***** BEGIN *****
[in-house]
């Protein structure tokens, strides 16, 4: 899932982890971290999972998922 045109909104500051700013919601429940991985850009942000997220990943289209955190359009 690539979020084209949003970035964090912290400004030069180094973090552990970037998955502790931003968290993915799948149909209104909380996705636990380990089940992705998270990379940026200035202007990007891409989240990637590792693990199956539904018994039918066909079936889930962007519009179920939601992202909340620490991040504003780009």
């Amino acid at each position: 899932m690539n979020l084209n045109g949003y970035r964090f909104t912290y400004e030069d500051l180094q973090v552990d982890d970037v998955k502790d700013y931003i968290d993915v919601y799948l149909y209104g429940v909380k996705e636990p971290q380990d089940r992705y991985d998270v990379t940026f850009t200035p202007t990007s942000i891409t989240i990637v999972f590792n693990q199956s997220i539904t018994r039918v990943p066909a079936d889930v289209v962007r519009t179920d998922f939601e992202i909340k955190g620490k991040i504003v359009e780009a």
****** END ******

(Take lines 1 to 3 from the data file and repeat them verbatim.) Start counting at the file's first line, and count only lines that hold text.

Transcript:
[in-house]
């Protein structure tokens, strides 16, 4: 899932982890971290999972998922 045109909104500051700013919601429940991985850009942000997220990943289209955190359009 690539979020084209949003970035964090912290400004030069180094973090552990970037998955502790931003968290993915799948149909209104909380996705636990380990089940992705998270990379940026200035202007990007891409989240990637590792693990199956539904018994039918066909079936889930962007519009179920939601992202909340620490991040504003780009």
């Amino acid at each position: 899932m690539n979020l084209n045109g949003y970035r964090f909104t912290y400004e030069d500051l180094q973090v552990d982890d970037v998955k502790d700013y931003i968290d993915v919601y799948l149909y209104g429940v909380k996705e636990p971290q380990d089940r992705y991985d998270v990379t940026f850009t200035p202007t990007s942000i891409t989240i990637v999972f590792n693990q199956s997220i539904t018994r039918v990943p066909a079936d889930v289209v962007r519009t179920d998922f939601e992202i909340k955190g620490k991040i504003v359009e780009a």